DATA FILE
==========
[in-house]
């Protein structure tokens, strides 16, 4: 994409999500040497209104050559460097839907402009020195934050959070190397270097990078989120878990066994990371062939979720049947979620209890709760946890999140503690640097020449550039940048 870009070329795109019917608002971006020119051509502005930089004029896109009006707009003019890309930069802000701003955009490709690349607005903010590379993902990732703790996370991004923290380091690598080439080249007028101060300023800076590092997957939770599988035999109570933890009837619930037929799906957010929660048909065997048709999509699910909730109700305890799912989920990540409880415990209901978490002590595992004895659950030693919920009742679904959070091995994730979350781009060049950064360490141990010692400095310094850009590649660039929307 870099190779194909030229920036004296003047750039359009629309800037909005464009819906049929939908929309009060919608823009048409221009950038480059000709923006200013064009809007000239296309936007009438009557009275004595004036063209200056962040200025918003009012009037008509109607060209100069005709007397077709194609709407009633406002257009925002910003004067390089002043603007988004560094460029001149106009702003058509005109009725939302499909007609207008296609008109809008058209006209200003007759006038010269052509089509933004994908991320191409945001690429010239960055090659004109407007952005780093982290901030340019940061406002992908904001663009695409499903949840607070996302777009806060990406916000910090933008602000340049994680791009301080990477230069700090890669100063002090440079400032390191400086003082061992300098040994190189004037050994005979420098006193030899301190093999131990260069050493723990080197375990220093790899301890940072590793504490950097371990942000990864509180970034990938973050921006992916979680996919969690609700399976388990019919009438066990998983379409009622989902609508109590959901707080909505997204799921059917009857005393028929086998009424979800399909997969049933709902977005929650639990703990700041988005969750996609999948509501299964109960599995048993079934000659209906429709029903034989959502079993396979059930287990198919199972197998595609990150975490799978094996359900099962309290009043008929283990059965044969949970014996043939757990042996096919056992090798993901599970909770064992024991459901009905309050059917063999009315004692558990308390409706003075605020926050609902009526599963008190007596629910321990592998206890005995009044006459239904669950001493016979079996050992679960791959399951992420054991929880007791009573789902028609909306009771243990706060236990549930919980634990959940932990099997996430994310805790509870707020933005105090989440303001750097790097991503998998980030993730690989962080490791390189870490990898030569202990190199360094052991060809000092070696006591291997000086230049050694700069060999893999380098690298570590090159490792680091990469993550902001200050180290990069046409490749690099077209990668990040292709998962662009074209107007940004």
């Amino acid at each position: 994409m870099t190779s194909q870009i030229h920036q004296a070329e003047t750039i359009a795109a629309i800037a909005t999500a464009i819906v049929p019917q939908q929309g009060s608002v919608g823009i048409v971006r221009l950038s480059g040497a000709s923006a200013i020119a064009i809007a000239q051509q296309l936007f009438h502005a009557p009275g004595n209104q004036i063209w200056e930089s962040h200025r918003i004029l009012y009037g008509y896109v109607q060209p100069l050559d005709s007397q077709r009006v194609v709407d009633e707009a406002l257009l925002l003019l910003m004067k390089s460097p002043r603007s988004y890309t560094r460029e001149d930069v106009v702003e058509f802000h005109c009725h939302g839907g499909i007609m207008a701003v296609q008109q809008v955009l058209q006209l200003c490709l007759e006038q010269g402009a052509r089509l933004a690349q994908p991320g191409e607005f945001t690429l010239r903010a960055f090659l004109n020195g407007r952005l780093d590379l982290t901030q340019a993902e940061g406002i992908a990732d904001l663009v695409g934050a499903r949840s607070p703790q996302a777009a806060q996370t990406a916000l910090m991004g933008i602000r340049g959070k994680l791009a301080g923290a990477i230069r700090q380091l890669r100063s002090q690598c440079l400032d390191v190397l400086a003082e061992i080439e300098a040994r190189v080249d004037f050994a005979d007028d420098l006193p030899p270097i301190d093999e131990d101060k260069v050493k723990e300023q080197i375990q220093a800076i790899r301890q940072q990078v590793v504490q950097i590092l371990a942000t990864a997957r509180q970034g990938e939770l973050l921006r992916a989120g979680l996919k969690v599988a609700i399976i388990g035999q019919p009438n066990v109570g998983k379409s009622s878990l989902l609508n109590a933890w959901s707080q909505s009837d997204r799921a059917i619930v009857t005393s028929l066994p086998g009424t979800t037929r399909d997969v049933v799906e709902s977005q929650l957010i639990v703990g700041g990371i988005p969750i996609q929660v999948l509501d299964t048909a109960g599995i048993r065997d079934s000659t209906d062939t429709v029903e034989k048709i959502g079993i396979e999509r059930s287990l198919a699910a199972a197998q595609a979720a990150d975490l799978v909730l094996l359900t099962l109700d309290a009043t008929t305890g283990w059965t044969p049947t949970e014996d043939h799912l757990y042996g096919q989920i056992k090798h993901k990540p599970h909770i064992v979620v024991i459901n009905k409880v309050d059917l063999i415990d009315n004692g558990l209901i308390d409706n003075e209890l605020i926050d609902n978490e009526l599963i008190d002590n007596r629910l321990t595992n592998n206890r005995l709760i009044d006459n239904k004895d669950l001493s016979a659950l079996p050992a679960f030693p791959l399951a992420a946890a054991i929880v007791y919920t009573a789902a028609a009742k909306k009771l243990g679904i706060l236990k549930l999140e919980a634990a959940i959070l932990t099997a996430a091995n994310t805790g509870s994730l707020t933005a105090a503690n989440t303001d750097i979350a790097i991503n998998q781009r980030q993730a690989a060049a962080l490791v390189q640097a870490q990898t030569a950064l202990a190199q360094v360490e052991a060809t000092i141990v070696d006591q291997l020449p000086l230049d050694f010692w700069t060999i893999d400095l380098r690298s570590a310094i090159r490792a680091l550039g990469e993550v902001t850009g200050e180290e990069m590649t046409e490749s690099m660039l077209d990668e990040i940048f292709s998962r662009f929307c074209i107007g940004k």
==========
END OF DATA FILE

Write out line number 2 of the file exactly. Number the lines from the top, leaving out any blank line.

């Protein structure tokens, strides 16, 4: 994409999500040497209104050559460097839907402009020195934050959070190397270097990078989120878990066994990371062939979720049947979620209890709760946890999140503690640097020449550039940048 870009070329795109019917608002971006020119051509502005930089004029896109009006707009003019890309930069802000701003955009490709690349607005903010590379993902990732703790996370991004923290380091690598080439080249007028101060300023800076590092997957939770599988035999109570933890009837619930037929799906957010929660048909065997048709999509699910909730109700305890799912989920990540409880415990209901978490002590595992004895659950030693919920009742679904959070091995994730979350781009060049950064360490141990010692400095310094850009590649660039929307 870099190779194909030229920036004296003047750039359009629309800037909005464009819906049929939908929309009060919608823009048409221009950038480059000709923006200013064009809007000239296309936007009438009557009275004595004036063209200056962040200025918003009012009037008509109607060209100069005709007397077709194609709407009633406002257009925002910003004067390089002043603007988004560094460029001149106009702003058509005109009725939302499909007609207008296609008109809008058209006209200003007759006038010269052509089509933004994908991320191409945001690429010239960055090659004109407007952005780093982290901030340019940061406002992908904001663009695409499903949840607070996302777009806060990406916000910090933008602000340049994680791009301080990477230069700090890669100063002090440079400032390191400086003082061992300098040994190189004037050994005979420098006193030899301190093999131990260069050493723990080197375990220093790899301890940072590793504490950097371990942000990864509180970034990938973050921006992916979680996919969690609700399976388990019919009438066990998983379409009622989902609508109590959901707080909505997204799921059917009857005393028929086998009424979800399909997969049933709902977005929650639990703990700041988005969750996609999948509501299964109960599995048993079934000659209906429709029903034989959502079993396979059930287990198919199972197998595609990150975490799978094996359900099962309290009043008929283990059965044969949970014996043939757990042996096919056992090798993901599970909770064992024991459901009905309050059917063999009315004692558990308390409706003075605020926050609902009526599963008190007596629910321990592998206890005995009044006459239904669950001493016979079996050992679960791959399951992420054991929880007791009573789902028609909306009771243990706060236990549930919980634990959940932990099997996430994310805790509870707020933005105090989440303001750097790097991503998998980030993730690989962080490791390189870490990898030569202990190199360094052991060809000092070696006591291997000086230049050694700069060999893999380098690298570590090159490792680091990469993550902001200050180290990069046409490749690099077209990668990040292709998962662009074209107007940004």